Wolcott is seriously funny; articulately nasty in a way that few contemporary writers seem to be able to sustain. And he has a way of getting under the skin of his adversaries that almost always finds them making themselves look bad when they choose to engage. (Wolcott torturing Pammycakes was a particular delight.) And I haven't often noticed him being wrong. Your assessment of Carter, seems a bit incoherent, I have to say.

No idea who "Pammycakes" is. As for Wolcott being "seriously funny" - quite an exaggeration - based on what I've read. But I'm sure he has Charlie Rose in stitches. Does Larry King like him?

bjkeefe 08-30-2009 09:41 PM

Re: Compare and contrast
 
Quote:

Originally Posted by rcocean (Post 127488)
You should have used this quote from Wolcott ...

A nice passage. Thanks for quoting it. The boy can write, can't he? One of my favorite wordsmiths and a brilliant wit.

I understand why you're so quick to bad-mouth him. When he bothers to look in on the wingnutosphere, he never fails to skewer perfectly.

You might be right that there are some individuals who will lower themselves less when Carter dies compared to how they're acting now about Kennedy. But I'm sure there will be no shortage of equally poor taste jokes and a general panting effort to besmirch the man's name before his body is even planted. I predict hysteria over the Iran hostage situation and foaming at the mouth about how he hates Israel and Jews.

Speaking of said foaming, re: your response to Jeff: Pammycakes is Pam "Atlas Shrugs" Geller.

AemJeff 08-30-2009 09:46 PM

Re: Compare and contrast
 
Quote:

Originally Posted by rcocean (Post 127530)
No idea who "Pammycakes" is. As for Wolcott being "seriously funny" - quite an exaggeration - based on what I've read. But I'm sure he has Charlie Rose in stitches. Does Larry King like him?

"Pammycakes" is a nom du ridicule for Pamela Gellar, aka "Atlas Shrugs," whom Wolcott dragged over coals for while until she completely lost her sense of humor. (Not a particularly long journey.)

TwinSwords 08-30-2009 09:53 PM

Re: Compare and contrast
 
Quote:

Originally Posted by AemJeff (Post 127490)
(Wolcott torturing Pammycakes was a particular delight.)

When did this happen? (Sounds hilarious.) I love Wolcott but have not followed him regularly for a long time. Did he get Pam to respond to him?

AemJeff 08-30-2009 10:14 PM

Re: Compare and contrast
 
Quote:

Originally Posted by TwinSwords (Post 127533)
When did this happen? (Sounds hilarious.) I love Wolcott but have not followed him regularly for a long time. Did he get Pam to respond to him?

This goes back to '07 and his previous URL, so I'm not sure his posts are available any more (though they might be, I'll look later.)

Yeah, she responded. She had attended some rightblogger fete, and sidled up to various luminaries (e.g. Instaglen) and was photographed with a jubilant thumbs-up in each case. Wolcott noted that come of the hand gestures were a little, err... ambiguous and highlighted a few of the photos with suitable commentary. Pammy reacted with predictable outrage, and it was a pretty good feud for a little while. But, her wit is apparently not an inexhaustible resource, and as her side of the argument deteriorated Wolcott stopped linking back or even responding.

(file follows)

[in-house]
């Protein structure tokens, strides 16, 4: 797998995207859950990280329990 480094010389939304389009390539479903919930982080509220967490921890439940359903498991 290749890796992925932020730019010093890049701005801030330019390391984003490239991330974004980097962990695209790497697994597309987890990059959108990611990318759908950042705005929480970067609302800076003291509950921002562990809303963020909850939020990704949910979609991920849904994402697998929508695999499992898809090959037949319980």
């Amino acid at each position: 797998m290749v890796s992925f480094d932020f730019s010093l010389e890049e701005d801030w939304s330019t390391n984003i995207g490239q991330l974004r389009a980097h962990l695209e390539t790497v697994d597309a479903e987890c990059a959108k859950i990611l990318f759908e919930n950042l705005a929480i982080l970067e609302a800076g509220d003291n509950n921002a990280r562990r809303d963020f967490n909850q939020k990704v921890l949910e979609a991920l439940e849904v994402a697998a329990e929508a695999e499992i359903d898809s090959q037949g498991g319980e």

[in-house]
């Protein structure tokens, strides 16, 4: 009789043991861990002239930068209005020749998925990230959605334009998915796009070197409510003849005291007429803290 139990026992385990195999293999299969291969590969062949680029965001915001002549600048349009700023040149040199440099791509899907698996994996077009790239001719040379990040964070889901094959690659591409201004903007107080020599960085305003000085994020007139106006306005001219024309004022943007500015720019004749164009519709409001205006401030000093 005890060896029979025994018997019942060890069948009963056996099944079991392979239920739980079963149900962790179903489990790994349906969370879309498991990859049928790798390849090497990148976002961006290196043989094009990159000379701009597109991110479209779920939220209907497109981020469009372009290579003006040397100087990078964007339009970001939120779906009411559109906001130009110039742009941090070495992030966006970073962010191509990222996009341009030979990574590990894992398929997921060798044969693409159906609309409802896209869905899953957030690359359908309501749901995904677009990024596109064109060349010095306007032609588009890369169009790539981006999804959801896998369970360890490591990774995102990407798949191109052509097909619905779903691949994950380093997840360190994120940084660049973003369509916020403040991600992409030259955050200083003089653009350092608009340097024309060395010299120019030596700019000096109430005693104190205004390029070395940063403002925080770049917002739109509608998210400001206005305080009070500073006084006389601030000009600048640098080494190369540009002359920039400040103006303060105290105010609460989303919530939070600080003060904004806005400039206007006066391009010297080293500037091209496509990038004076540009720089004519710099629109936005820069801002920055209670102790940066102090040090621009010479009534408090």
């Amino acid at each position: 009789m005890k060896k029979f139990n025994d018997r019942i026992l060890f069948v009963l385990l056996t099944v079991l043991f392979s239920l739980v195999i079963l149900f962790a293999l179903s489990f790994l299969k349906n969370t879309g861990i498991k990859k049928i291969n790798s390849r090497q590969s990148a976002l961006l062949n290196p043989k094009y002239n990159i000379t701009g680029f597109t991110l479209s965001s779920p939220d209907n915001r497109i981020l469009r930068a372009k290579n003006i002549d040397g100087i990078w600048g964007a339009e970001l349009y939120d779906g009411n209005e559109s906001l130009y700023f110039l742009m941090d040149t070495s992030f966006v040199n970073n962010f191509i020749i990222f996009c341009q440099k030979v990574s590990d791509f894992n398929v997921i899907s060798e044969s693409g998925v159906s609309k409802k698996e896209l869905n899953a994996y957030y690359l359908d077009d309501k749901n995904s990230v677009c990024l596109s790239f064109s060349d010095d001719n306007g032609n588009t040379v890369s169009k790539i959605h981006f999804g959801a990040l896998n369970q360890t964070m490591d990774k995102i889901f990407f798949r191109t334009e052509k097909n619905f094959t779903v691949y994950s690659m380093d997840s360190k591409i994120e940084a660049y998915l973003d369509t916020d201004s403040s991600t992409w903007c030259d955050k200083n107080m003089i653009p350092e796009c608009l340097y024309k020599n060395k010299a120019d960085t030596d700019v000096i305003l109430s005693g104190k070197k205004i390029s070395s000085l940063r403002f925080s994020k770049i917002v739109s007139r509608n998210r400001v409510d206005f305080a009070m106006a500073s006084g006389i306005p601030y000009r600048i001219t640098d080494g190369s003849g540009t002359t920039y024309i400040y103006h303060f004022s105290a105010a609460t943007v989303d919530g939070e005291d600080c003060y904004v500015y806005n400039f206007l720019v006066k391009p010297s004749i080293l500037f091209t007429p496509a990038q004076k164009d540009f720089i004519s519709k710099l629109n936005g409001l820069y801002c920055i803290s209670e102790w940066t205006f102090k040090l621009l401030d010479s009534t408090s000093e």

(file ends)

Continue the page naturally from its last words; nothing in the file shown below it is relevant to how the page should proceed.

bjkeefe 08-30-2009 10:15 PM

Re: Compare and contrast
 
Quote:

Originally Posted by bjkeefe (Post 127531)
A nice passage. Thanks for quoting it. The boy can write, can't he? One of my favorite wordsmiths and a brilliant wit.

I understand why you're so quick to bad-mouth him. When he bothers to look in on the wingnutosphere, he never fails to skewer perfectly.

Here's a classic Wolcott post, on the occasion of Pajamas Media bringing their wingnut welfare gravy train to a halt. Here's an earlier piece, when the news first broke.

Here's an outstanding piece on his plan to disrupt the teabaggers.

And covering other areas ...

Here he is winning a coveted LotD award from yours truly. And another. And another.

Here's a righteous scolding of Arnold Kling.

From fall of last year, here he is, taking Jay Nordlinger down.

Here's a feature-length reflection on the 2008 elections: "The Good, the Bad, and Joe Lieberman."

Enjoy.

TwinSwords 08-30-2009 10:25 PM

Re: Compare and contrast
 
Quote:

Originally Posted by AemJeff (Post 127534)
This goes back to '07 and his previous URL, so I'm not sure his posts are available any more (though they might be, I'll look later.)

Yeah, she responded. She had attended some rightblogger fete, and sidled up to various luminaries (e.g. Instaglen) and was photographed with a jubilant thumbs-up in each case. Wolcott noted that come of the hand gestures were a little, err... ambiguous and highlighted a few of the photos with suitable commentary. Pammy reacted with predictable outrage, and it was a pretty good feud for a little while. But, her wit is apparently not an inexhaustible resource, and as her side of the argument deteriorated Wolcott stopped linking back or even responding.

Thanks for the summary. I can think of few things as intrinsically interestesting as Wolcott bashing Pammycakes. I'm going to have to go look for that. :-D

TwinSwords 08-30-2009 10:26 PM

Re: Compare and contrast
 
Quote:

Originally Posted by bjkeefe (Post 127535)